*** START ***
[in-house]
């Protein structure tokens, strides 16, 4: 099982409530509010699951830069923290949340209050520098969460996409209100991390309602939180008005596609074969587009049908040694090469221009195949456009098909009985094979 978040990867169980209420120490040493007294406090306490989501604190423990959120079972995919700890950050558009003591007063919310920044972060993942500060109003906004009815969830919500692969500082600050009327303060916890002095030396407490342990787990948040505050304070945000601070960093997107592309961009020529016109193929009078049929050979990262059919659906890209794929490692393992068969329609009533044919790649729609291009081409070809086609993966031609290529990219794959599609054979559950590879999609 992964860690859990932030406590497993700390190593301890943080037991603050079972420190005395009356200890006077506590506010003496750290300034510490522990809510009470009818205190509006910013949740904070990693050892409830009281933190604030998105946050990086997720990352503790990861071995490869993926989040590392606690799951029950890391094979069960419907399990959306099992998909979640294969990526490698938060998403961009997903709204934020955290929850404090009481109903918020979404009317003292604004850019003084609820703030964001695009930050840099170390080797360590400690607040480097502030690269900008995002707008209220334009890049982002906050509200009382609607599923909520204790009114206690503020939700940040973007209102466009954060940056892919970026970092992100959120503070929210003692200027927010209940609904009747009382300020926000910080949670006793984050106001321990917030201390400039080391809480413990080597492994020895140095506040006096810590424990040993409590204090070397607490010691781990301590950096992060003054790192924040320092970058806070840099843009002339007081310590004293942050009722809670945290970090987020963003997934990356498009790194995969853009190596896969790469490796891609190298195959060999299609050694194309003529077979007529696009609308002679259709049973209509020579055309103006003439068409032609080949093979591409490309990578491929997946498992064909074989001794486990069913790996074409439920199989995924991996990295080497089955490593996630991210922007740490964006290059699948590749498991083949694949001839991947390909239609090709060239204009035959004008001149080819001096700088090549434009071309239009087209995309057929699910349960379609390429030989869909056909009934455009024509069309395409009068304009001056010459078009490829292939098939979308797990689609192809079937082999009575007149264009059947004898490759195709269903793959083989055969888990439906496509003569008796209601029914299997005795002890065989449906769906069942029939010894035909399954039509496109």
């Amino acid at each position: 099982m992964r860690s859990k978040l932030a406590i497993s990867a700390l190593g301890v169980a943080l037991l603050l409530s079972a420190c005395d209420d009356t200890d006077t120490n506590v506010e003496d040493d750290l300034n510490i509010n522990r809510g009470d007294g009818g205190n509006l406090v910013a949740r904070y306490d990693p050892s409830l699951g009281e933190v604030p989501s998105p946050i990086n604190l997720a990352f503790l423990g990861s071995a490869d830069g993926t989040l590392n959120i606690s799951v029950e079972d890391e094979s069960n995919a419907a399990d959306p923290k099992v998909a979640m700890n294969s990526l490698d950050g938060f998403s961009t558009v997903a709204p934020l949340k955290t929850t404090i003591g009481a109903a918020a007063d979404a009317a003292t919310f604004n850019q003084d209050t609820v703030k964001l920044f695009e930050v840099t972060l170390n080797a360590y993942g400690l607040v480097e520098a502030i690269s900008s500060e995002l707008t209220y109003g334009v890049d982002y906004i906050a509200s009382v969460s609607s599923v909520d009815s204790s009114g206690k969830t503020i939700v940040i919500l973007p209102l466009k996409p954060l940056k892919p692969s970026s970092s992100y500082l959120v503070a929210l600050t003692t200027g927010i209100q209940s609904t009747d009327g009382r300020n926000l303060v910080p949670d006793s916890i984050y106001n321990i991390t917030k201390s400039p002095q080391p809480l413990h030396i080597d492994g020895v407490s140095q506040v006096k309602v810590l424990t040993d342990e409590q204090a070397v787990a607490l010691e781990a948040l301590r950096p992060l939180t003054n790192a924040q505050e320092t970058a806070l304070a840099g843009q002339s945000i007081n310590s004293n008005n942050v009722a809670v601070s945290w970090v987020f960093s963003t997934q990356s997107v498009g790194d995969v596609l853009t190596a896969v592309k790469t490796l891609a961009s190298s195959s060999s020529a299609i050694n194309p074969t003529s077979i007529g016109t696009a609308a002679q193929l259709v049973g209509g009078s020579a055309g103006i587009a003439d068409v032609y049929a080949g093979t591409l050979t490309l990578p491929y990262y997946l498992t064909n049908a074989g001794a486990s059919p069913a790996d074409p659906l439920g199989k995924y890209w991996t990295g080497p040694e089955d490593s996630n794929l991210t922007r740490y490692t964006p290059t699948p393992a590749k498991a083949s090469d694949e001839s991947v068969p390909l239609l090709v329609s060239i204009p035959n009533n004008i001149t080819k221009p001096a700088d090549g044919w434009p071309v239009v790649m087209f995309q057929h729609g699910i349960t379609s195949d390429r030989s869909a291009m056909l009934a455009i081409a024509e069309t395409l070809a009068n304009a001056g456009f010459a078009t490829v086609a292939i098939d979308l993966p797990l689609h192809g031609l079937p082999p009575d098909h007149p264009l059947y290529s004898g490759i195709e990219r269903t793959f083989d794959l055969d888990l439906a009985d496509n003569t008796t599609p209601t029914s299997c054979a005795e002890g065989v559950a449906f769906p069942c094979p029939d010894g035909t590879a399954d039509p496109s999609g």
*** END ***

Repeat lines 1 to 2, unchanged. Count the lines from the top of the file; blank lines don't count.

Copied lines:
[in-house]
């Protein structure tokens, strides 16, 4: 099982409530509010699951830069923290949340209050520098969460996409209100991390309602939180008005596609074969587009049908040694090469221009195949456009098909009985094979 978040990867169980209420120490040493007294406090306490989501604190423990959120079972995919700890950050558009003591007063919310920044972060993942500060109003906004009815969830919500692969500082600050009327303060916890002095030396407490342990787990948040505050304070945000601070960093997107592309961009020529016109193929009078049929050979990262059919659906890209794929490692393992068969329609009533044919790649729609291009081409070809086609993966031609290529990219794959599609054979559950590879999609 992964860690859990932030406590497993700390190593301890943080037991603050079972420190005395009356200890006077506590506010003496750290300034510490522990809510009470009818205190509006910013949740904070990693050892409830009281933190604030998105946050990086997720990352503790990861071995490869993926989040590392606690799951029950890391094979069960419907399990959306099992998909979640294969990526490698938060998403961009997903709204934020955290929850404090009481109903918020979404009317003292604004850019003084609820703030964001695009930050840099170390080797360590400690607040480097502030690269900008995002707008209220334009890049982002906050509200009382609607599923909520204790009114206690503020939700940040973007209102466009954060940056892919970026970092992100959120503070929210003692200027927010209940609904009747009382300020926000910080949670006793984050106001321990917030201390400039080391809480413990080597492994020895140095506040006096810590424990040993409590204090070397607490010691781990301590950096992060003054790192924040320092970058806070840099843009002339007081310590004293942050009722809670945290970090987020963003997934990356498009790194995969853009190596896969790469490796891609190298195959060999299609050694194309003529077979007529696009609308002679259709049973209509020579055309103006003439068409032609080949093979591409490309990578491929997946498992064909074989001794486990069913790996074409439920199989995924991996990295080497089955490593996630991210922007740490964006290059699948590749498991083949694949001839991947390909239609090709060239204009035959004008001149080819001096700088090549434009071309239009087209995309057929699910349960379609390429030989869909056909009934455009024509069309395409009068304009001056010459078009490829292939098939979308797990689609192809079937082999009575007149264009059947004898490759195709269903793959083989055969888990439906496509003569008796209601029914299997005795002890065989449906769906069942029939010894035909399954039509496109």